Feature Interview: Mick Karn

Discussion in 'Features' started by TalkBass, Mar 23, 2004.

  1. TalkBass

    TalkBass News Poster

    Mar 12, 2004
    This feature was published on TalkBass.com in April 2001

    <center> <b><font size="7">Mick Karn</font></b> </center> <p align="center"><font face="Verdana, Arial, Helvetica, sans-serif" size="2"><i>Feature interview for TalkBass.com by <a href="mailto:[email protected]">IMRE KOMAROMI</a> </i></font></p> <p> <img src="/images/karn/karn4.jpg" width="200" height="183" align="left">Mick Karn has been a musical force to reckon with since the early eighties with the Brit glam band Japan. Armed with a fretless bass, Mick sketches out angular lines tinged with jazz, funk, and the excess of art-rock to create music with the same intensity that he carries to his sculptures.<br> </p> <p>With his current solo release, <i><b>Each Eye a Path</b></i>, Mick takes his music even further. Through self-imposed exile in San Francisco, Mick isolated himself and with only a computer and various instruments at his hands to probe his psyche and explored the many people and experiences making up his life. After time and more than a few set-backs, including having his computer stolen along with all the music he had been working on saved in it, Mick emerged with an intensely introspective work of music. The optimism Mick had soon waned after arriving in San Francisco, and the result is a CD of an artist baring his soul and allowing the listener to take a small glimpse at a true master of his art relating his life stories for all. Talkbass.com got a chance to talk with Mick and discuss music and the new CD, which was released in the US in March of 2001, here's what he had to say. </p>
  2. TalkBass

    TalkBass News Poster

    Mar 12, 2004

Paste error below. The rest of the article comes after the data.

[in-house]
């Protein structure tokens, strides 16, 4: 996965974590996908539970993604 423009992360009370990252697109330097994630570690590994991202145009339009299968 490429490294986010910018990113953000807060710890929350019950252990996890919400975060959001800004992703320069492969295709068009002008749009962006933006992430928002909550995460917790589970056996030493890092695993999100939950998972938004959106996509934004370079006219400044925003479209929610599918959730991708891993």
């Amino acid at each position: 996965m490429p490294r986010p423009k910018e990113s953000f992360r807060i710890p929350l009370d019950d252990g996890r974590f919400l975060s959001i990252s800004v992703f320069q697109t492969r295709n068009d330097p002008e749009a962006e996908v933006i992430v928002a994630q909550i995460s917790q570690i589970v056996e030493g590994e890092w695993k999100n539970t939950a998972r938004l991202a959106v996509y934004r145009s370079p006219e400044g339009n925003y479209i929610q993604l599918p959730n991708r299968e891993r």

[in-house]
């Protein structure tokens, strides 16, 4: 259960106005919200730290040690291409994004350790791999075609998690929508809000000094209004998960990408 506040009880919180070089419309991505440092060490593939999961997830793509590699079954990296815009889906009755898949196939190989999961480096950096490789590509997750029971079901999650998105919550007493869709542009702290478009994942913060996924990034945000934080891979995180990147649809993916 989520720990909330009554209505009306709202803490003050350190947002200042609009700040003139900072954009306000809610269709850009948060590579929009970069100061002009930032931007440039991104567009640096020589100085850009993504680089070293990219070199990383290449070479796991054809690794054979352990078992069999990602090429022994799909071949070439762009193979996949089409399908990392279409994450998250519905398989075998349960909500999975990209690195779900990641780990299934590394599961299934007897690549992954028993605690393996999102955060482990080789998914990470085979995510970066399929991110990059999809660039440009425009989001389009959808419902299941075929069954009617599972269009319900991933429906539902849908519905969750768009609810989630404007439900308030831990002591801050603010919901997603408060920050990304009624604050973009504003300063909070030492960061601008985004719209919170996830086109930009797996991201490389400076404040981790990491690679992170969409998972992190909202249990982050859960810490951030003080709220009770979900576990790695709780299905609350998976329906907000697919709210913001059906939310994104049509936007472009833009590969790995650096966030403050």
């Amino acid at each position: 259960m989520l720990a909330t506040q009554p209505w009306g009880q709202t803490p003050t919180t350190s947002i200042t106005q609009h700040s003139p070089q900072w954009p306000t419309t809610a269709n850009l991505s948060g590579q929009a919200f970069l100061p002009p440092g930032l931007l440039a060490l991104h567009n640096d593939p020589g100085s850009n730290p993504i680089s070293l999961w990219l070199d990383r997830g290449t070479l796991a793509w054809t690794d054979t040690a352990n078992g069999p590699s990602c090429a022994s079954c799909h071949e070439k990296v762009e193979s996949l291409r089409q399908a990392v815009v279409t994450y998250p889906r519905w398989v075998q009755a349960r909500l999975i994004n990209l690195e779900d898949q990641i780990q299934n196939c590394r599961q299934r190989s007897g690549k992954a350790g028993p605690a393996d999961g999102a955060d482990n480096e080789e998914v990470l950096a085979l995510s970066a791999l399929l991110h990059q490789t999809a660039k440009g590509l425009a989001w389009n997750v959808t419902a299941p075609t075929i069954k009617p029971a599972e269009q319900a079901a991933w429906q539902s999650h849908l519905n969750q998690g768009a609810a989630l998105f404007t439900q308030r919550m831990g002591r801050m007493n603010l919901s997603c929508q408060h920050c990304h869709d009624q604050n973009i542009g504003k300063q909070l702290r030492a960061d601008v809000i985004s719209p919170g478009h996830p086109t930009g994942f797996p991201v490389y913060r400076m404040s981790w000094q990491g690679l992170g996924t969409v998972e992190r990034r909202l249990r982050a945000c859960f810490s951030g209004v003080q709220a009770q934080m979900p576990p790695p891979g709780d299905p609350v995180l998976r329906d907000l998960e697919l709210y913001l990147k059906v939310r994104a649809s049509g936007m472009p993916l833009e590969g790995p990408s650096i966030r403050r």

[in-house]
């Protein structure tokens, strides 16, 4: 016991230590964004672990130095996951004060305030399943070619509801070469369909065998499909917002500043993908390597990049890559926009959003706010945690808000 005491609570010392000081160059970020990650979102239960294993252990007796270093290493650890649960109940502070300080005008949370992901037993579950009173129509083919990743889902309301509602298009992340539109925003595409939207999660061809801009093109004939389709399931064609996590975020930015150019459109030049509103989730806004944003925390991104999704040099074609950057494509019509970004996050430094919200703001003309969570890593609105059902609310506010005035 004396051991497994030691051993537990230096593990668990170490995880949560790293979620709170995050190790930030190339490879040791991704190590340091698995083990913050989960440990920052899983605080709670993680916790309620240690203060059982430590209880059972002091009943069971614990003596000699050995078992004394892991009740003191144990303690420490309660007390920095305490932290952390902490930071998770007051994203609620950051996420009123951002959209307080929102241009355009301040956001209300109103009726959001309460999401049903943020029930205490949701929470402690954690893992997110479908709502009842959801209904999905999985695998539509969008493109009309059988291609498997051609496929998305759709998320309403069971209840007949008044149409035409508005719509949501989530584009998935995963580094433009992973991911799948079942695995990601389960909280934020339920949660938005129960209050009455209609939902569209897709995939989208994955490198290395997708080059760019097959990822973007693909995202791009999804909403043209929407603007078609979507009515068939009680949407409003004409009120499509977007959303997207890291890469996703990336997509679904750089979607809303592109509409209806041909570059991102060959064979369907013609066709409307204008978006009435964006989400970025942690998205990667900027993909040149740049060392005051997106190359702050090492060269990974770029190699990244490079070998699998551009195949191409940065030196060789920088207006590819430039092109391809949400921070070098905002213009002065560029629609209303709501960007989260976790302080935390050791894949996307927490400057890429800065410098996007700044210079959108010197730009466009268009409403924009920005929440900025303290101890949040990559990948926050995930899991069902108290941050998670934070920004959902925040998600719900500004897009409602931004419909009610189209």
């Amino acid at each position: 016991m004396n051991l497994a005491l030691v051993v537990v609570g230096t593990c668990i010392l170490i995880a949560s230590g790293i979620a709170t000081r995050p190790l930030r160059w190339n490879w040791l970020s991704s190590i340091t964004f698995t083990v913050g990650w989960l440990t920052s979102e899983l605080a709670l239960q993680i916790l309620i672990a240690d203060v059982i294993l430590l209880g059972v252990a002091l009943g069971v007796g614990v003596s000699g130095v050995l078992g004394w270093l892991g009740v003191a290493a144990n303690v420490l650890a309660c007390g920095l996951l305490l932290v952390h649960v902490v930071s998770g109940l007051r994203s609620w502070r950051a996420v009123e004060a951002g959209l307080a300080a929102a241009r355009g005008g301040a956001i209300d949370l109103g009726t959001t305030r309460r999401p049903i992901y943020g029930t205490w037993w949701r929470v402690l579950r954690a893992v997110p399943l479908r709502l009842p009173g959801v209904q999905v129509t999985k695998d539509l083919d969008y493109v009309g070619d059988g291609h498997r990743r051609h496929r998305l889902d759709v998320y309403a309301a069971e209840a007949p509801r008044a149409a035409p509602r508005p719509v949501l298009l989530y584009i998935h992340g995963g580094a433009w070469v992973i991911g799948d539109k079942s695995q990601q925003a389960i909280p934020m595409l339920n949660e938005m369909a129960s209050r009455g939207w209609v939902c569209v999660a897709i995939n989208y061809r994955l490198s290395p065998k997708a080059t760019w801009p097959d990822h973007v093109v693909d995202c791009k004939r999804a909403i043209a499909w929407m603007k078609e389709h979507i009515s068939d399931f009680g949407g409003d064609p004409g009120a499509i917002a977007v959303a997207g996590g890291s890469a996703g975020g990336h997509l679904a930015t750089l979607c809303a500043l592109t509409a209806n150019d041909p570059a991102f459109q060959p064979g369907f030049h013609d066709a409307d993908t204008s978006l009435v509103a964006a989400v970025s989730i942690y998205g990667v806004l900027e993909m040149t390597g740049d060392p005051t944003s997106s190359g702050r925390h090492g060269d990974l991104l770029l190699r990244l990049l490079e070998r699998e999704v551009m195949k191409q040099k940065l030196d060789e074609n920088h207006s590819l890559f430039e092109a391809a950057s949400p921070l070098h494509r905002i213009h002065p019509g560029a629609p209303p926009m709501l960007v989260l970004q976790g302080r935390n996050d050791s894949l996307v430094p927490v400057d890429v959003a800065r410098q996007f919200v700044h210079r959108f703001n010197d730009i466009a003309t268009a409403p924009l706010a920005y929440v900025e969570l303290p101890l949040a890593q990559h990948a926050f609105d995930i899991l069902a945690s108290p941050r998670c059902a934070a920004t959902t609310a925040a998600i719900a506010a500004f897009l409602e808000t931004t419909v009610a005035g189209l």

<p></p> <p><b>TB: What can people expect from the new CD?</b><br> <br> MK: It was a conscious decision to make this album highly different from what people may have expected. It's very honest regarding the person I am and so, very personal. Each Eye a Path is not particularly about bass playing or composition, it's more about trying to communicate what I feel regarding particular people, incidents, and unforgettable memories.<br> </p> <p><b>TB: Almost all the instruments on the CD are played by you, was this a conscious decision on your part, or did it seem a natural progression as you started writing and recording?</b></p> <p>MK: Although the material spans five years, Each Eye a Path was actually recorded in a very short space of time. I used only the instruments and technology at hand in my music room, and If I couldn't play one of the parts on an instrument, I'd try it on another, and another until I found the one it could be played on, and so forth. I concentrated on the content itself and spent very little time thinking of the sounds or the instrumentation.</p> <p><br> <b><img src="/images/karn/karn1.jpg" width="200" height="179" align="left">TB: You've spoke often of your lack of formal training; does this have an effect on you when approaching writing and playing the instruments?</b></p> <p>MK: It doesn't affect my approach to writing, to which there should be no limitations. When it comes to playing the instruments, my lack of formal training tends to have a positive outcome. Looking in places where the notes may exist on an instrument can lead to discoveries otherwise missed by already knowing the fastest, tutored route. In that way, the writing is always open to change once recording has begun.</p> <p><br> <b>TB: Being a bass player, do the songs feature the bass as a focal point in the music or did it take a more supportive role at times?</b></p> <p>MK: I hope the pieces speak for themselves. There are tracks featuring the bass, one that contains 13 basses accompanied by an organ, there are others without any bass at all.</p> <p><br> <b>TB: Did you approach recording the instruments, and in particular the bass, a certain way, or was it all pretty straight forward into the board?</b></p> <p>MK: Due to the lack of variety in the instruments at hand, it became necessary at times to use effects to separate the sounds from each other. Not having very many, different combinations of the same effects became very important. The effects used: Korg G5 synth bass processor, Morley wah-wah pedal, Boss bass overdrive pedal (ODB-3), Lexicon vortex, Roland digital delay.</p> <p><br> <b>TB: You've talked of the time in between this release and your previous solo release and how a much darker mood crept in and seemed to impede the progress of writing. Why do think this was and how did the time and mood affect the songs?</b></p> <p>MK: I don't believe darker moods impeded the progress of writing. It can often be quite the opposite, with ones best work evolving out of desperation of one sort or another. Why the darker moods crept in is all too clear for me, but shouldn't concern the listener, the contents of Each Eye a Path is the musical outcome.</p> <img src="/images/karn/karn2.jpg" align="right"> <p><br> <b>TB: What made you decide to move to San Francisco to write material, did the city have a particular effect on you and the songs you found yourself writing?</b></p> <p>MK: I wanted to cut myself off from anything familiar, including recording equipment and personal belongings. That it happened to be San Francisco wasn't important, it was a choice through circumstance not location. The particular effect was loneliness, and through it, self-discovery.</p> <p><br> <b>TB: I've heard the story about your computer being stolen along with all the material you had been working on, were you ready to quit when this happened or did it give you more creative fuel for the fire?</b></p> <p>MK: The incident of the stolen computer was just one of many setbacks that saw me ready to abandon the project, but it was only a question of letting some time pass before needing to write again. Obstacles didn't stop, right up until the last mix, but by then I was close to completion and determined to win the struggle, no matter what.</p> <p><br> <b>TB: What influences your music? Did any of these influences find their way onto the CD?</b></p> <p>MK: Mood always influences my music and inevitably finds it's way onto the cd's; traveling or a good book, anything that might change my perception.</p> <p><br> <b>TB: Is there any music out there today that you find particularly interesting?</b></p> <p>MK: I listen to almost no music and have still not bought a cd. Among my collection are cd's still in their wrappers, however, I do have a<br> current favorite, it's an album by Greek clarinetist, Manos Archalinotopoulos, called Hyacinth, and it reminds me of my childhood.</p> <p><br> <b>TB: What is your bass set-up like these days, are there any manufacturers whose equipment you're fond of?</b></p> <p>MK: I don't really have a bass set-up. I'll use an amp for sessions, if there's one in the studio, but I'm not fussy which and always just record the bass directly if working at home. For live work, I'm endorsed by Trace Elliot and know very little about other amps. Likewise for guitars, but I'm still faithful to my Wals and use DR strings for their consistency.</p> <p><br> <b>TB: How has the success Japan had in the 80's affected your career? Have you ever had trouble separating yourself from it?</b></p> <p>MK: Success at an early age should rarely be desirable but I wouldn't be where I am today without it, so I shouldn't complain. It's affect on my career has been mainly a positive one, the band's popularity staying in the public and media memory. My main criticism is that other people have trouble separating it, and so false comparisons made.</p> <p><br> <b>TB: What led you to go away from major labels and get with your own label/management company, Medium Productions?</b></p> <p>MK: The manipulation, blackmail, insecurity, and ultimately, their ownership of all compositions makes dealing with major record labels a complete nightmare. Medium Productions was already in existence for 2 years before I was able, contractually, to record as a solo artist. That, in and of itself, should answer the question as to what led me away from major labels.</p> <p><br> <b>TB: What is your role with Medium Productions? Do you take an active role in the day-to-day goings on?</b></p> <p>MK: The active role of running the company falls on Debi Zornes, allowing greater freedom for creativity, but main decisions are made by all 4 of the directors.</p> <p><br> <b>TB: Do you like the direction music is going? Where do you see yourself fitting into it all for the future? </b></p> <p>MK: I'm not really aware of any new musical direction; I'm too out of touch with what's fashionable to know whether I like it or not. Fitting in to it all for the future is not an issue for me. I can't change what I do to fit in, that's far too calculated, and would require too many predictions. I believe music is infinite and has room for all types.<br> </p> <p> </p><hr> For more information and CD ordering info, visit Medium at <a href="http://www.mediumproductions.co.uk/">www.mediumproductions.co.uk</a>